Reporting an Injury to Your Employer

Reporting an injury to your employer or supervisor is a critical step in the workers' compensation process. If you are injured at work, you should notify your employer at the earliest opportunity. If your injury developed over time (a cumulative trauma injury), you might not even know what to report because only a medical expert can have an opinion on what caused your cumulative injury.

Don't just rely on a verbal report of your injury. Many employers will deny that the injury was ever reported, so you will have to prove it. Send written notice of the injury and save a copy. This will help you later in your case if the employer raises a post-termination defense.

If an employee reports a specific injury after that employee has been terminated, then the employer will have a post-termination defense.  There is a good chance that your claim of injury could be barred by this defense.  That's why it's important to keep proof of your claim of injury.

Many employees are simply fearful of reporting an injury for fear of losing their jobs or employer retaliation. California Labor Code 132a makes this conduct illegal, and winning on a petition for penalties under 132a could get your job reinstated.

At Workers' Compensation Lawyer, Inc., we will always file a petition for penalties under Labor Code 132a if your employer discriminates against you after filing your claim of injury. We will fight for your rights, your compensation, and even to get your job back.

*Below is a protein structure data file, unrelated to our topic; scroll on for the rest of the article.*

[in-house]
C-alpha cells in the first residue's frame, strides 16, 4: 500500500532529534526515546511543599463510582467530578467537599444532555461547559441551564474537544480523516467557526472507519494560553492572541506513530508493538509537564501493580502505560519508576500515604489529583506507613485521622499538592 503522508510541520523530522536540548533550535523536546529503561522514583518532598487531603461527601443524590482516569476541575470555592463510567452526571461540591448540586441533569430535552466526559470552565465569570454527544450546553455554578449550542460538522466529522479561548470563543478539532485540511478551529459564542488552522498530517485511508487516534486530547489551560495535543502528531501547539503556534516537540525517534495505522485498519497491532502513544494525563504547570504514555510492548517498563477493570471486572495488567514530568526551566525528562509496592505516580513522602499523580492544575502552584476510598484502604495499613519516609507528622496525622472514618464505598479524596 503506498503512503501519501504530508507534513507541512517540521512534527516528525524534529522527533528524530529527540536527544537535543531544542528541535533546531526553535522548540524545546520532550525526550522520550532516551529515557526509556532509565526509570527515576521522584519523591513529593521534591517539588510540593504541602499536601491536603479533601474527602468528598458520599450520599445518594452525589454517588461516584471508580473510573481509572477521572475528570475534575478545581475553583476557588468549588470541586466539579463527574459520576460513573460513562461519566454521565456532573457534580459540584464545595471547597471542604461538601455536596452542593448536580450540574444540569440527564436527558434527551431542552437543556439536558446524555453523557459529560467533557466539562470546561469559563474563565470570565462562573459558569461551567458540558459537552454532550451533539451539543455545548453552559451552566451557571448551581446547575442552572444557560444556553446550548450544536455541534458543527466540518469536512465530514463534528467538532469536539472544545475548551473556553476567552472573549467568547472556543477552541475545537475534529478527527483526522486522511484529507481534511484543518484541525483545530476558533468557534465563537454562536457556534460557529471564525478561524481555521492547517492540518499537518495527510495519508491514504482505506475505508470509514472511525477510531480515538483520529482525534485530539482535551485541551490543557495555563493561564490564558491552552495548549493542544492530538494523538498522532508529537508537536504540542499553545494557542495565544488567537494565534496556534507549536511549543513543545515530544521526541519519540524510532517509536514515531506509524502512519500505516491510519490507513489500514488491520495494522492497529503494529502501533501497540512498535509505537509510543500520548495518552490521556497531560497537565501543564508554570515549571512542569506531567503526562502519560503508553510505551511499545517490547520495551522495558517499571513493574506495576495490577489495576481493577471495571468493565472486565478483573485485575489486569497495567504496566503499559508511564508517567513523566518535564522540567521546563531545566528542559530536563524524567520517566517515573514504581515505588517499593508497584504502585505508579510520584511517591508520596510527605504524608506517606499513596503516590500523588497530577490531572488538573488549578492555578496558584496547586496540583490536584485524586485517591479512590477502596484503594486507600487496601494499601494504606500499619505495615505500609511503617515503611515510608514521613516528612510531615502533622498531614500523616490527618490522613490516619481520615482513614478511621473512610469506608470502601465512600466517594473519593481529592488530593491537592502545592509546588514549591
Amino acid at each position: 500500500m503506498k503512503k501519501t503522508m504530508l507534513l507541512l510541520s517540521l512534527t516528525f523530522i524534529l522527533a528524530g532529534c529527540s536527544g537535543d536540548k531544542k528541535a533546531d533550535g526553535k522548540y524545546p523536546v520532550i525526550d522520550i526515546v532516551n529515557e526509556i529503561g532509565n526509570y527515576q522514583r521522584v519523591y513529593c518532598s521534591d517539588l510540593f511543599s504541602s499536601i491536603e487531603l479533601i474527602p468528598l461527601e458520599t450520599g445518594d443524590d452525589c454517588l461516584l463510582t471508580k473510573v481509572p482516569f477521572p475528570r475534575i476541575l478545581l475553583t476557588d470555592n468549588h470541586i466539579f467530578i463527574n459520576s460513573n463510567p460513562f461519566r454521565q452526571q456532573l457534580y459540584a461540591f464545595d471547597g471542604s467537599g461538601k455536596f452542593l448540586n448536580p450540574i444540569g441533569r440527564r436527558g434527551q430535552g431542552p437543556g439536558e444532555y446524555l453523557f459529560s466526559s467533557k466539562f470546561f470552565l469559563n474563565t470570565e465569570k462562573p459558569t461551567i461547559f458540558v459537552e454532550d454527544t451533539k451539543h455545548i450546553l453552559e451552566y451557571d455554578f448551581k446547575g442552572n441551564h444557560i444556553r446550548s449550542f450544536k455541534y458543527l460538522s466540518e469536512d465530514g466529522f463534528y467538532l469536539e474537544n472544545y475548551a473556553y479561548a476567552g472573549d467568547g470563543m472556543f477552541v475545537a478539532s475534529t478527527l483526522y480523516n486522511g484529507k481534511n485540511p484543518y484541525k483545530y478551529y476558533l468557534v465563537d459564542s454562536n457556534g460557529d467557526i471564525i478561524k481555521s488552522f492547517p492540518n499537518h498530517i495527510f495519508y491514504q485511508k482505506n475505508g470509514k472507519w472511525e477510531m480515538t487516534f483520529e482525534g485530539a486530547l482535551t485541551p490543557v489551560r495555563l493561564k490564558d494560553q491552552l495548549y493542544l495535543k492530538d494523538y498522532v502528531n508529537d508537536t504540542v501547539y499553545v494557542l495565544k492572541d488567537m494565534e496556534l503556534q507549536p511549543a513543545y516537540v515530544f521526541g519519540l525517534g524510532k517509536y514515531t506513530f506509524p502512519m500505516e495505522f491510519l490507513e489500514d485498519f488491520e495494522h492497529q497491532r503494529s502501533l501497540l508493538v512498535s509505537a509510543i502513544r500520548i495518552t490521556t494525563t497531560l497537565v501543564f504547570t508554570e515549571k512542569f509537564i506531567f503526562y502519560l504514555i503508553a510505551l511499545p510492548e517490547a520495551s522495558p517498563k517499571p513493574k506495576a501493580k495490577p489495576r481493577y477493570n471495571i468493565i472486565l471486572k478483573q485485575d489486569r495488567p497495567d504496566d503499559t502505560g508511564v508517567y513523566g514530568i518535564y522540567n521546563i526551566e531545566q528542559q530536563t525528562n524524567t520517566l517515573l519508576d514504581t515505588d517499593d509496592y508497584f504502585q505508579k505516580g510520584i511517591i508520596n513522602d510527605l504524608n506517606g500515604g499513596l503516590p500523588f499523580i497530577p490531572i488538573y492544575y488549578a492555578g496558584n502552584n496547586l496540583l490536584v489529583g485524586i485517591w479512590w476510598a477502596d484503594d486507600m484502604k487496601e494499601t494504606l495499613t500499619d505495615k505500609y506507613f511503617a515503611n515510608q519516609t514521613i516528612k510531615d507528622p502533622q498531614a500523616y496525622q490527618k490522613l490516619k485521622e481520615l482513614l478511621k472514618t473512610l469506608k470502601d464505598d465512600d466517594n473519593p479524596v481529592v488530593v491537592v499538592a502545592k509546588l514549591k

If you need help reporting your injury, contact us for a free consultation. We can help you with all of the required forms and paperwork.


Medical Treatment and Medical Costs

You might be wondering how to get the best medical treatment and care after your work injury. You might also fear the possible cost.  The good news is that you are entitled to medical treatment at no cost in order to cure or relieve the effects of your work injury.

The law allows you to have up to $10,000 worth of medical care and treatment in the first 90 days after the filing of your claim, or until the insurance company denies your claim.

If an insurance company denies your claim, then we can help you find doctors who will treat you on a lien, meaning the doctor will take the risk on your case and not charge you. The doctor hopes that your claim will be proven later at the Workers' Compensation Appeals Board by your attorney, and then the doctor can seek payment from the workers' compensation insurance carrier.

If you need help finding a good doctor, contact us for a free consultation. We know of many doctors who are injured-worker-friendly in Southern California.